SAN ANTONIO, Texas (Reuters) - David Lee “Tex” Hill, who flew with the Flying Tigers in China during World War Two and was said to be the inspiration for John Wayne’s character in a 1942 movie about the squadron, died at his San Antonio home on Thursday at the age of 92, his family said.
He was a Naval aviator who in 1941 joined what was officially known as the American Volunteer Group, a mercenary squad recruited to help defend China against Japan.
The Flying Tigers had a fearsome shark’s mouth painted on the front of their single-engine fighter planes and gained much publicity for their success against the Japanese early in the war, when good news about the Allied forces was rare.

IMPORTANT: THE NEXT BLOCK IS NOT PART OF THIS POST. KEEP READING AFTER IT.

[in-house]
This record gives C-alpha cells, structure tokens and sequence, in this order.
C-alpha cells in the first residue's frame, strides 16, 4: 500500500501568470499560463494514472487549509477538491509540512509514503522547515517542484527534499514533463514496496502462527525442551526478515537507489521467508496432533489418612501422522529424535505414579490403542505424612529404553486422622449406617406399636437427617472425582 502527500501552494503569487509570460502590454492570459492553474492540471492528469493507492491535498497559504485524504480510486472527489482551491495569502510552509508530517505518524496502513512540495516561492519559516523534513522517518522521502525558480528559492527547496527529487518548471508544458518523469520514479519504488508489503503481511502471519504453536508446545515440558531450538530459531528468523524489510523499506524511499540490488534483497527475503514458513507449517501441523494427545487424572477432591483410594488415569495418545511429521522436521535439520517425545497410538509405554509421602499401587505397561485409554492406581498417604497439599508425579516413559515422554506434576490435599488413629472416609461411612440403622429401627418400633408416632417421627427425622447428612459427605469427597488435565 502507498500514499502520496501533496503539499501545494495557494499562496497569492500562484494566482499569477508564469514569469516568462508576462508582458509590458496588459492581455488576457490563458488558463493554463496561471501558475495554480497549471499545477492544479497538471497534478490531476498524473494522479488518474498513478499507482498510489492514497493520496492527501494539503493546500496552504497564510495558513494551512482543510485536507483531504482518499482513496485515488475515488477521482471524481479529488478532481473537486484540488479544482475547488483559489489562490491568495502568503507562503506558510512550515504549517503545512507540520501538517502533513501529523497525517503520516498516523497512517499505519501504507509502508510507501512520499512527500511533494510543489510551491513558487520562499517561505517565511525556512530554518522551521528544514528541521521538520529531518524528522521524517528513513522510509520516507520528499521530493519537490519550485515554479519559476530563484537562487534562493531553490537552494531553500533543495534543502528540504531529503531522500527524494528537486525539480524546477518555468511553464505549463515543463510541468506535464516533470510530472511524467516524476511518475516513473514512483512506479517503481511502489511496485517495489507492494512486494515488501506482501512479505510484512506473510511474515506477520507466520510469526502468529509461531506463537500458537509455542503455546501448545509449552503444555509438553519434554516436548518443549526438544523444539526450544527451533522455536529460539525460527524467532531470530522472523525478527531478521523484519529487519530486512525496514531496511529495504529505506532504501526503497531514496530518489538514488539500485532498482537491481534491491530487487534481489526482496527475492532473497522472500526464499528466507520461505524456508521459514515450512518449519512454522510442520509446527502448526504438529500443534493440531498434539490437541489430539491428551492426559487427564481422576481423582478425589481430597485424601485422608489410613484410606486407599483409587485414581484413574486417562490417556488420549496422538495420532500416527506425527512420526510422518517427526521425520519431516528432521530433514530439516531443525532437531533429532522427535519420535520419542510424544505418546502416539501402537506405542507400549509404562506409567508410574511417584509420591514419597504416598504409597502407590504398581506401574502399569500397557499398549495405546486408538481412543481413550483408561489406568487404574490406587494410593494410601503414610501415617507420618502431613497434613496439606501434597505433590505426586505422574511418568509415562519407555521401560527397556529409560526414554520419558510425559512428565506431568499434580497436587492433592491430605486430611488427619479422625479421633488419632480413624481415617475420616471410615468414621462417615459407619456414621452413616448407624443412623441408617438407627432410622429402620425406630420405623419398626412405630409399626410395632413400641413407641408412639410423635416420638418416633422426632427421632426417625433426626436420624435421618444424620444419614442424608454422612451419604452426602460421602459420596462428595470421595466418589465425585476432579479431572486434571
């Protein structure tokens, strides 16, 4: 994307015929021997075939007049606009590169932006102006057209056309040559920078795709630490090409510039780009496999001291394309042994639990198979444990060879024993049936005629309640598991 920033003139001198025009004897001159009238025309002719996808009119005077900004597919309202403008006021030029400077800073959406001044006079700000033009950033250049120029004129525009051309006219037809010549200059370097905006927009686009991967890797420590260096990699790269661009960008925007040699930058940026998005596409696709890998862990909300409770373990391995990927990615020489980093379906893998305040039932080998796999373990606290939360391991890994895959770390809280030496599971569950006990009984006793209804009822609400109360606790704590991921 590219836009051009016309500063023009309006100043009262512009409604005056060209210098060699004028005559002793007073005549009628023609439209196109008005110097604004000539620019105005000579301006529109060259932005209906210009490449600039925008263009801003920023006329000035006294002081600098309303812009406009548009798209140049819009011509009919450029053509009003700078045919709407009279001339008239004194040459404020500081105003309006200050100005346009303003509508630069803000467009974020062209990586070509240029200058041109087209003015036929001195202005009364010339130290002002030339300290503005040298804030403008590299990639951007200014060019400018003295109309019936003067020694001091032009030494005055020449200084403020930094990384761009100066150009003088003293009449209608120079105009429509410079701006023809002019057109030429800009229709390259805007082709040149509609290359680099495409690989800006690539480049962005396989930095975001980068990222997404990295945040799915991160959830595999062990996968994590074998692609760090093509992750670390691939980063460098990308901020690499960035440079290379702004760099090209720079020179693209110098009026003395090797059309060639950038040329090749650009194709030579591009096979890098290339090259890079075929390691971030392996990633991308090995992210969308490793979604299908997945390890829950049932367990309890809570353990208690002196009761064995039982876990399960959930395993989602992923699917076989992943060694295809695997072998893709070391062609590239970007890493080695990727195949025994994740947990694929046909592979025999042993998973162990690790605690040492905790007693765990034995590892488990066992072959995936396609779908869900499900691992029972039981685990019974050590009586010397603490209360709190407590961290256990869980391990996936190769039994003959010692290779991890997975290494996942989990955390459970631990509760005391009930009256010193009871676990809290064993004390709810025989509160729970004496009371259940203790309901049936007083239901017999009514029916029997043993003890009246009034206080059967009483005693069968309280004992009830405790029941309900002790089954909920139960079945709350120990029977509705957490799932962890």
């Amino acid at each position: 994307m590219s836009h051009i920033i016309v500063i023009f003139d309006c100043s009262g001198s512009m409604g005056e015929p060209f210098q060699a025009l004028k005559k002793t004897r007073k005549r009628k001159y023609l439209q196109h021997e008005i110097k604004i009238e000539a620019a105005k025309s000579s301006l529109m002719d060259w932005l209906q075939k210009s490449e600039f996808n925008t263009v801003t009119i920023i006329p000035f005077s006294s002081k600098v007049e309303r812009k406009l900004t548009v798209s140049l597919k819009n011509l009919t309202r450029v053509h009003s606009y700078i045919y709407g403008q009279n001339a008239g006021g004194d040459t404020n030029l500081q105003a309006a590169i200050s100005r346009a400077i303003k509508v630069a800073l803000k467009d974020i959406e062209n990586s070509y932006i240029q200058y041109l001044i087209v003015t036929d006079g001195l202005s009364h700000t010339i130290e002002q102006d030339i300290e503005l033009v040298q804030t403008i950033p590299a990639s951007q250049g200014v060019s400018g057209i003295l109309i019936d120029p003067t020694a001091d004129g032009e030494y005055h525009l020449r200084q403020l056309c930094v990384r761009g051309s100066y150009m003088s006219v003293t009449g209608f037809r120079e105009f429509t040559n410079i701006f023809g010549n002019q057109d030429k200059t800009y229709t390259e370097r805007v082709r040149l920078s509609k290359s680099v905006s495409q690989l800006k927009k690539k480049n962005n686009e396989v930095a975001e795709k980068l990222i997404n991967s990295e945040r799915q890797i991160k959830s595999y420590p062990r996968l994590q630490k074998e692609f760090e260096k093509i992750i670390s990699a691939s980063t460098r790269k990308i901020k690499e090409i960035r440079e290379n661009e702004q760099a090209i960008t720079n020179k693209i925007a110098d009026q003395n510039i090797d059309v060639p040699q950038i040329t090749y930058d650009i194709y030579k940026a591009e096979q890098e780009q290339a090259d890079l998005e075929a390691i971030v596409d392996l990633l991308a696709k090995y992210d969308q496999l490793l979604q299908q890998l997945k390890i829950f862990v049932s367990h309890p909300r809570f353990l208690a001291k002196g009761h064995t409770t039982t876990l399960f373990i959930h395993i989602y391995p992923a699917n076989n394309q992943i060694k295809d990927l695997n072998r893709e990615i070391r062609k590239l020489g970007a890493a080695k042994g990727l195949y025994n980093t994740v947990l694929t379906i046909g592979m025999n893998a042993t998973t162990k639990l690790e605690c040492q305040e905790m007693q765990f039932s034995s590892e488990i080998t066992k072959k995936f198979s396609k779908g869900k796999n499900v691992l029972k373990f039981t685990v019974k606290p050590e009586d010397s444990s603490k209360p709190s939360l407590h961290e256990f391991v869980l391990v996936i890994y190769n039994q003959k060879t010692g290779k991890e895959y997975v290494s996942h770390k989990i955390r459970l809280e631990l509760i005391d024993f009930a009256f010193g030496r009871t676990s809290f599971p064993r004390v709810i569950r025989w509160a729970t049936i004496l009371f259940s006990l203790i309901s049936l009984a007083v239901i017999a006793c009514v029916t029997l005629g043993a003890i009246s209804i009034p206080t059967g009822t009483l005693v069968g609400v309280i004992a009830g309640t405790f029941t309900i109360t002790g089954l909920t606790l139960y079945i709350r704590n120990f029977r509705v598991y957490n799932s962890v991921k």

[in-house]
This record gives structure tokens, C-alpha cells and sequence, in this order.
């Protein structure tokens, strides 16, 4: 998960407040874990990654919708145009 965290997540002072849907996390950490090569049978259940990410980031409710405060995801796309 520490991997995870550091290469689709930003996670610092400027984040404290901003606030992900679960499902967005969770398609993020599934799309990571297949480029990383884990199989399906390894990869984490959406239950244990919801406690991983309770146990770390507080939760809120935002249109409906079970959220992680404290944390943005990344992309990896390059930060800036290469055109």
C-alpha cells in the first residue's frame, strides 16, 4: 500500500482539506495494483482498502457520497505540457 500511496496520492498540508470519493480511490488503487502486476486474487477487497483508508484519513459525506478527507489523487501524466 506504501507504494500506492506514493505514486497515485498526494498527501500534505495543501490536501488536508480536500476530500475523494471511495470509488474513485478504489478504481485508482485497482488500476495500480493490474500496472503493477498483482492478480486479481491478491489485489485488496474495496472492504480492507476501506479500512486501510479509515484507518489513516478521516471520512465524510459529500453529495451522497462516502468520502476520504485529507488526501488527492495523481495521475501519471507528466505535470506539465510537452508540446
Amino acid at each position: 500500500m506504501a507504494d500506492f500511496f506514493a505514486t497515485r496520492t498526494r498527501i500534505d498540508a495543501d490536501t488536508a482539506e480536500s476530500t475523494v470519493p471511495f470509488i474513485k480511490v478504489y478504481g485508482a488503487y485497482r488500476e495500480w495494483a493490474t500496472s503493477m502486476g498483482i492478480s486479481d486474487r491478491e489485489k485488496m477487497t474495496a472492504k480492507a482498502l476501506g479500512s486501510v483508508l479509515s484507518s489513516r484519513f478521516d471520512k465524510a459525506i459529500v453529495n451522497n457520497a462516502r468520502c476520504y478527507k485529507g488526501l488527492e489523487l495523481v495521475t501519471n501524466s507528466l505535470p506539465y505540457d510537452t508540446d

The squadron, which was led by Gen. Claire Chennault, became part of the U.S. Army Air Corps in 1942.
Hill was credited with downing 18 enemy planes, making him one of the top combat aces of the Pacific theater.
Wayne made “Flying Tigers” in 1942, but did not meet Hill until several years after the war. He told Hill he based his movie character on him, and they became lifelong friends.
Hill was awarded the Distinguished Service Cross and other decorations from the U.S., Chinese and British governments for his war service.
The son of missionaries, Hill was born in Korea in 1915 and moved to Texas in 1921 when his father was appointed pastor at a San Antonio church.